The next evening, I was running all the way to David’s school because I was already late to pick him. His class was over like almost half an hour ago by now and my class just got over. Dad wasn’t picking us up because he had to do an emergency surgery in the hospital. I didn’t like the idea of having him wait for me alone in the schoolyard in a town alien to him. Over that, I took the bus to school because I hadn’t bought a car yet. So I ran.
Huffing and puffing, I reached the school, barely breathing, and as I skidded to a halt outside the school gate, panic shot right up to the top of my head like a dose of immunization you get when you’re in elementary school. The yard was empty and David was nowhere to be found. For some time, my eyes frantically searched for him. I strode about anywhere, hoping to find him in some corner but to no avail. I saw the janitor come out of the front door.
Running up the steps as though he was the finished line of some marathon I was running, I asked him breathlessly, “Hi, is there any kid still inside?”
I swallowed a very bitter lump of saliva.
“Are you sure?”
Stepping out of the gate, I pulled out my phone. Dammit! David doesn’t use this useful stuff. I scanned the highway, biting an index finger nervously.
Which way could he have gone?
David has a habit of wandering around and checking out new places. This wasn’t the first time.
My palms were starting to sweat. I wiped the rising sweat off my forehead with a palm and scuttled off towards the right, following my instincts, glancing continuously at both sides.
“David, David. Oh goddammit, David, where are you?!” I thought aloud as my pace began to pick up.
I stopped every now and then to scan the area and shops around the street for any sign of that boy, who was doing a very good job in squeezing the blood out of my wildly throbbing heart.
Maybe, I should call dad. Maybe he had picked him.
Just as I reached for the device in my jeans pocket, my eyes landed on a boy with cute black rimmed glasses, sitting on a bus stop, which was at a distance of approximately ten meters and on the other side of the road, smiling away luminously as if he was planning for a trip to Disneyland . . . with a certain someone who was sitting right next to him.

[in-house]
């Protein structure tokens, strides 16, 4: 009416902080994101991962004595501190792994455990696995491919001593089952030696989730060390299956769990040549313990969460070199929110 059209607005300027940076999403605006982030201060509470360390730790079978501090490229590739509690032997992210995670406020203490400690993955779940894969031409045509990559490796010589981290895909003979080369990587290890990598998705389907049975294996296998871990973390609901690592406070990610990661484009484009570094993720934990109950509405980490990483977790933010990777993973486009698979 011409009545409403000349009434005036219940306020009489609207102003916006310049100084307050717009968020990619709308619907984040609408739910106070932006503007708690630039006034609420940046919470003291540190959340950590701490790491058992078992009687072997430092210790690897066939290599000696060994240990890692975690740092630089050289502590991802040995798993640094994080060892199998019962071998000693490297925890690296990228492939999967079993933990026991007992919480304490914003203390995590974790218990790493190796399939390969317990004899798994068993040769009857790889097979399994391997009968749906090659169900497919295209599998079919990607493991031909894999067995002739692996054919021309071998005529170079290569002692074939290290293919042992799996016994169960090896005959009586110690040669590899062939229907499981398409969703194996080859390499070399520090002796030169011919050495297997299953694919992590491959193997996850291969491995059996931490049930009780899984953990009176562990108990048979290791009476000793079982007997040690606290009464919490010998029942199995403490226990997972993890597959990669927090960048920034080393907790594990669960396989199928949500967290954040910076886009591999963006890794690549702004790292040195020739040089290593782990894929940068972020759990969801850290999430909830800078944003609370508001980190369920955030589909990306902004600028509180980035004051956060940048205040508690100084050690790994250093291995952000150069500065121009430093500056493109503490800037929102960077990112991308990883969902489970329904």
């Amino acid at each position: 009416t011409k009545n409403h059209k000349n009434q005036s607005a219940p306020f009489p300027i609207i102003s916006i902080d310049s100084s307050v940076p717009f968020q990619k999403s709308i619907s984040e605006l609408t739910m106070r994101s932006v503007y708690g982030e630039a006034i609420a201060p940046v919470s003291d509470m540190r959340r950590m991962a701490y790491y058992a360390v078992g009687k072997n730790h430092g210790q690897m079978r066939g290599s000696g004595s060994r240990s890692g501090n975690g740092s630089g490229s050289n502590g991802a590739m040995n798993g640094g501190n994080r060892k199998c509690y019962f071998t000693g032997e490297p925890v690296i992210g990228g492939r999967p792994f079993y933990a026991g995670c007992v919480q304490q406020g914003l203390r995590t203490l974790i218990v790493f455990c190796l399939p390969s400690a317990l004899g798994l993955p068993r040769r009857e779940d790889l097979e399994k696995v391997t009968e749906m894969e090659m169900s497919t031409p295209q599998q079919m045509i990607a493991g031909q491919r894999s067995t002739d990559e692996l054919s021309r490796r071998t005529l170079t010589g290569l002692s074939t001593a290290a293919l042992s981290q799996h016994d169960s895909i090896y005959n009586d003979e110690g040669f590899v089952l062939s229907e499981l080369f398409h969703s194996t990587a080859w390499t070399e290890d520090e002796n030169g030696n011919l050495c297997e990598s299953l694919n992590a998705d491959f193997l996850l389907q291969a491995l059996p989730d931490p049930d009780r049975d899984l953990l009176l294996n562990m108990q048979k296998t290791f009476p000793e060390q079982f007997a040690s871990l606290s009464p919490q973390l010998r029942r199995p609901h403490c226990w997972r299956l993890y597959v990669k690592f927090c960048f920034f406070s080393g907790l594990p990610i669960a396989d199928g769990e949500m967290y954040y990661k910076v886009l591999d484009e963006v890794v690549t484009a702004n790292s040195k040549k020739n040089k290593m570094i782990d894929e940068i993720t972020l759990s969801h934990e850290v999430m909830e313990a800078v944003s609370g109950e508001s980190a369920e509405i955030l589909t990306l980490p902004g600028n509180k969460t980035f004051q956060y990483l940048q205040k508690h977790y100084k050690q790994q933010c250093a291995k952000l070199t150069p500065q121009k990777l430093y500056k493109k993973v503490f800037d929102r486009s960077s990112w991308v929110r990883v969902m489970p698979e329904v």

“David!!!” I shouted more than loud enough, attracting the attention of the people around me.
“Sorry,” I mumbled mostly to myself and then began racing on towards him.
“David!!” I called again as I crossed the street because no matter how loud I called earlier, he didn’t seem to hear me.
He was still talking to the perso . . . I practically face palmed myself.
God, please tell me it’s not Narcissist.
From then on, I slouched on my footsteps.
David jumped down from the seat and exclaimed excitedly, “You’re here! How’d you know I was here?”
I groaned when I reached them, “David, you picked the worst time to play hide and seek. Why didn’t you wait at the school yard? What are you doing here?” Elder sister mode on.
He shrugged, “It was boring inside so I came out.”
“You know you almost gave me a heart attack, right?”
“I’m sorry,” he said, adjusting his glasses.
Then I shifted my eyes to Ugly Narcissist who was still sitting and smirking away like a Diplomatic Smirker.
“So this is your sister.” He finally stood up.
“Yeah,” David answered.
“And how come you’re here?” I asked him.
“Let’s say we’re match made in heaven, Mongrel.” He flashed a wide grin, the kind of grin that I would be most pleasured to knock right out off his face.
“You know her?” David asked him with wide eyes.
“Yup, buddy.” He kept looking at me. “We know each other very well.”
“I don’t know you,” I reminded him.
“Yes, you do,” he replied, “All you have to do is a little remembering, Lancaster.”
“I won’t and it’s my privilege not to,” I murmured.
I knew it was rude but I couldn’t help it. I just didn’t like him. Seeing him was as sickening as getting the yellow from jaundice.
He said nothing more after that but just narrowed his eyes with a tint of amusement and deepened his gaze into mine. Our gazes locked. God, those eyes! I gulped.
I turned to David, trying to ignore Narcissist; more like his eyes, and chided David, “You’re new here. You should know that you’re not supposed to walk about alone in the street. You don’t know anything. Something bad could have happened to you!”
“Don’t worry. I know all the way. I learned it when dad drove me up,” he replied.
“No, you don’t.”
“Yes, I do.”